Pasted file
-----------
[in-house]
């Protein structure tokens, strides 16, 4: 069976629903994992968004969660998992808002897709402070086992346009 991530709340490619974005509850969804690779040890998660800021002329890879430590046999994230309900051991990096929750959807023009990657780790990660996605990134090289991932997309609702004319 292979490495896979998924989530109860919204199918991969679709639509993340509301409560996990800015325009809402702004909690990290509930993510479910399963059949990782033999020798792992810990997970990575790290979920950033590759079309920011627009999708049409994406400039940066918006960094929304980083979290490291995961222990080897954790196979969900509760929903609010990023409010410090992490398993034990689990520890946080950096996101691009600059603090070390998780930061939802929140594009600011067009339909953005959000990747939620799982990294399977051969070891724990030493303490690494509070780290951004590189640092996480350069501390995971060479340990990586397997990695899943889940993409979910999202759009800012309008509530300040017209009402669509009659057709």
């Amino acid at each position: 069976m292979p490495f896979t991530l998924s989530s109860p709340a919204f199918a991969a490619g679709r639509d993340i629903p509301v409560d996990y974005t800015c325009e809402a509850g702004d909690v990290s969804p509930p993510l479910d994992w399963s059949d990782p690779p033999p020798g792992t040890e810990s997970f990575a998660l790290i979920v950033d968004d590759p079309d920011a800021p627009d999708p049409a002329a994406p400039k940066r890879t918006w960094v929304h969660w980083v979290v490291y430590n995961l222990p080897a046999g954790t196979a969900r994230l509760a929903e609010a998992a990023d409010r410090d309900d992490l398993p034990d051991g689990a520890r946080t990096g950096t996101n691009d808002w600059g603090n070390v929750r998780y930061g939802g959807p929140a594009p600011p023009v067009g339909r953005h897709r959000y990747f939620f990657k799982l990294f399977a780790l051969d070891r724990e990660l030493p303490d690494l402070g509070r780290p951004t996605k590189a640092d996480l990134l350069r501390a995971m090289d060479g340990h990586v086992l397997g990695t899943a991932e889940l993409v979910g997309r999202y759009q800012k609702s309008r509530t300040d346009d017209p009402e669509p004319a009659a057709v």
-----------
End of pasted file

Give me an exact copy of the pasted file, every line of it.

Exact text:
[in-house]
């Protein structure tokens, strides 16, 4: 069976629903994992968004969660998992808002897709402070086992346009 991530709340490619974005509850969804690779040890998660800021002329890879430590046999994230309900051991990096929750959807023009990657780790990660996605990134090289991932997309609702004319 292979490495896979998924989530109860919204199918991969679709639509993340509301409560996990800015325009809402702004909690990290509930993510479910399963059949990782033999020798792992810990997970990575790290979920950033590759079309920011627009999708049409994406400039940066918006960094929304980083979290490291995961222990080897954790196979969900509760929903609010990023409010410090992490398993034990689990520890946080950096996101691009600059603090070390998780930061939802929140594009600011067009339909953005959000990747939620799982990294399977051969070891724990030493303490690494509070780290951004590189640092996480350069501390995971060479340990990586397997990695899943889940993409979910999202759009800012309008509530300040017209009402669509009659057709």
């Amino acid at each position: 069976m292979p490495f896979t991530l998924s989530s109860p709340a919204f199918a991969a490619g679709r639509d993340i629903p509301v409560d996990y974005t800015c325009e809402a509850g702004d909690v990290s969804p509930p993510l479910d994992w399963s059949d990782p690779p033999p020798g792992t040890e810990s997970f990575a998660l790290i979920v950033d968004d590759p079309d920011a800021p627009d999708p049409a002329a994406p400039k940066r890879t918006w960094v929304h969660w980083v979290v490291y430590n995961l222990p080897a046999g954790t196979a969900r994230l509760a929903e609010a998992a990023d409010r410090d309900d992490l398993p034990d051991g689990a520890r946080t990096g950096t996101n691009d808002w600059g603090n070390v929750r998780y930061g939802g959807p929140a594009p600011p023009v067009g339909r953005h897709r959000y990747f939620f990657k799982l990294f399977a780790l051969d070891r724990e990660l030493p303490d690494l402070g509070r780290p951004t996605k590189a640092d996480l990134l350069r501390a995971m090289d060479g340990h990586v086992l397997g990695t899943a991932e889940l993409v979910g997309r999202y759009q800012k609702s309008r509530t300040d346009d017209p009402e669509p004319a009659a057709v």